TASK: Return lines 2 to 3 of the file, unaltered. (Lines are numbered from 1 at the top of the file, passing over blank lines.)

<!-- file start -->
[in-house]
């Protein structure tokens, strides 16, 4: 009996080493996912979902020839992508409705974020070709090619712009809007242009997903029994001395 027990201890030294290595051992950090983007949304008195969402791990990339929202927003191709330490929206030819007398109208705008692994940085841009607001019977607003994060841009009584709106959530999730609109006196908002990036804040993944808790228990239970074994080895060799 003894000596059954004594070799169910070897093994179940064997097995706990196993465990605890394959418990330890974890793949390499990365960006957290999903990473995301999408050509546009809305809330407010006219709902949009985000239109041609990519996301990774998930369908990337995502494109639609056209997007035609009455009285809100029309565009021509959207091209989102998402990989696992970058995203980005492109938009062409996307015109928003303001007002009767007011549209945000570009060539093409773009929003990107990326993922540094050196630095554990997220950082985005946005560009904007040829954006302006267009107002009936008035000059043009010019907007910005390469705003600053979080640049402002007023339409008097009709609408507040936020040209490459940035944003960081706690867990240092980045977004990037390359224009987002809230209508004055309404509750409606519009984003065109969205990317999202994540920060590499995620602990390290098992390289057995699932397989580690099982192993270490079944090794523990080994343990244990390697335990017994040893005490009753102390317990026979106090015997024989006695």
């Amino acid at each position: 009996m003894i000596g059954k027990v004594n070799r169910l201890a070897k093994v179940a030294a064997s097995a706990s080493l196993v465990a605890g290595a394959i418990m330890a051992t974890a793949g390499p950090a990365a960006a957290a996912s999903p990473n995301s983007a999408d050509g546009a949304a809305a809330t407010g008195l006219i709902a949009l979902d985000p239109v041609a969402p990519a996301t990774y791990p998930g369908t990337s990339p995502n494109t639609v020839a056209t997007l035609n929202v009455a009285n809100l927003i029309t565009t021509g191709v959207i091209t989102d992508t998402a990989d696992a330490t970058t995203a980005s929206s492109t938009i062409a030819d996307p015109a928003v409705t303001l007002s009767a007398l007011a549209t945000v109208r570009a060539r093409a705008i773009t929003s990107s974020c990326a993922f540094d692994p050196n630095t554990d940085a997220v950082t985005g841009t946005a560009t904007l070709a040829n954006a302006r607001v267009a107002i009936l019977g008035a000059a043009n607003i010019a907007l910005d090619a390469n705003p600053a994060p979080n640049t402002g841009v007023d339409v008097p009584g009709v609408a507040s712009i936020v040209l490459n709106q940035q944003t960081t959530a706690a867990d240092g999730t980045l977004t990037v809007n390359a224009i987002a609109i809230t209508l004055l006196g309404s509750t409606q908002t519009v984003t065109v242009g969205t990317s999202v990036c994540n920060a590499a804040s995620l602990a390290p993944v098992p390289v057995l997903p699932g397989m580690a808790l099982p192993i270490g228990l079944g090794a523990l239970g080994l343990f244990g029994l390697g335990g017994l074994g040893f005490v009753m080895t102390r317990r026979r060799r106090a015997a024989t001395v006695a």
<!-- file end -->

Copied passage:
């Protein structure tokens, strides 16, 4: 009996080493996912979902020839992508409705974020070709090619712009809007242009997903029994001395 027990201890030294290595051992950090983007949304008195969402791990990339929202927003191709330490929206030819007398109208705008692994940085841009607001019977607003994060841009009584709106959530999730609109006196908002990036804040993944808790228990239970074994080895060799 003894000596059954004594070799169910070897093994179940064997097995706990196993465990605890394959418990330890974890793949390499990365960006957290999903990473995301999408050509546009809305809330407010006219709902949009985000239109041609990519996301990774998930369908990337995502494109639609056209997007035609009455009285809100029309565009021509959207091209989102998402990989696992970058995203980005492109938009062409996307015109928003303001007002009767007011549209945000570009060539093409773009929003990107990326993922540094050196630095554990997220950082985005946005560009904007040829954006302006267009107002009936008035000059043009010019907007910005390469705003600053979080640049402002007023339409008097009709609408507040936020040209490459940035944003960081706690867990240092980045977004990037390359224009987002809230209508004055309404509750409606519009984003065109969205990317999202994540920060590499995620602990390290098992390289057995699932397989580690099982192993270490079944090794523990080994343990244990390697335990017994040893005490009753102390317990026979106090015997024989006695």
């Amino acid at each position: 009996m003894i000596g059954k027990v004594n070799r169910l201890a070897k093994v179940a030294a064997s097995a706990s080493l196993v465990a605890g290595a394959i418990m330890a051992t974890a793949g390499p950090a990365a960006a957290a996912s999903p990473n995301s983007a999408d050509g546009a949304a809305a809330t407010g008195l006219i709902a949009l979902d985000p239109v041609a969402p990519a996301t990774y791990p998930g369908t990337s990339p995502n494109t639609v020839a056209t997007l035609n929202v009455a009285n809100l927003i029309t565009t021509g191709v959207i091209t989102d992508t998402a990989d696992a330490t970058t995203a980005s929206s492109t938009i062409a030819d996307p015109a928003v409705t303001l007002s009767a007398l007011a549209t945000v109208r570009a060539r093409a705008i773009t929003s990107s974020c990326a993922f540094d692994p050196n630095t554990d940085a997220v950082t985005g841009t946005a560009t904007l070709a040829n954006a302006r607001v267009a107002i009936l019977g008035a000059a043009n607003i010019a907007l910005d090619a390469n705003p600053a994060p979080n640049t402002g841009v007023d339409v008097p009584g009709v609408a507040s712009i936020v040209l490459n709106q940035q944003t960081t959530a706690a867990d240092g999730t980045l977004t990037v809007n390359a224009i987002a609109i809230t209508l004055l006196g309404s509750t409606q908002t519009v984003t065109v242009g969205t990317s999202v990036c994540n920060a590499a804040s995620l602990a390290p993944v098992p390289v057995l997903p699932g397989m580690a808790l099982p192993i270490g228990l079944g090794a523990l239970g080994l343990f244990g029994l390697g335990g017994l074994g040893f005490v009753m080895t102390r317990r026979r060799r106090a015997a024989t001395v006695a």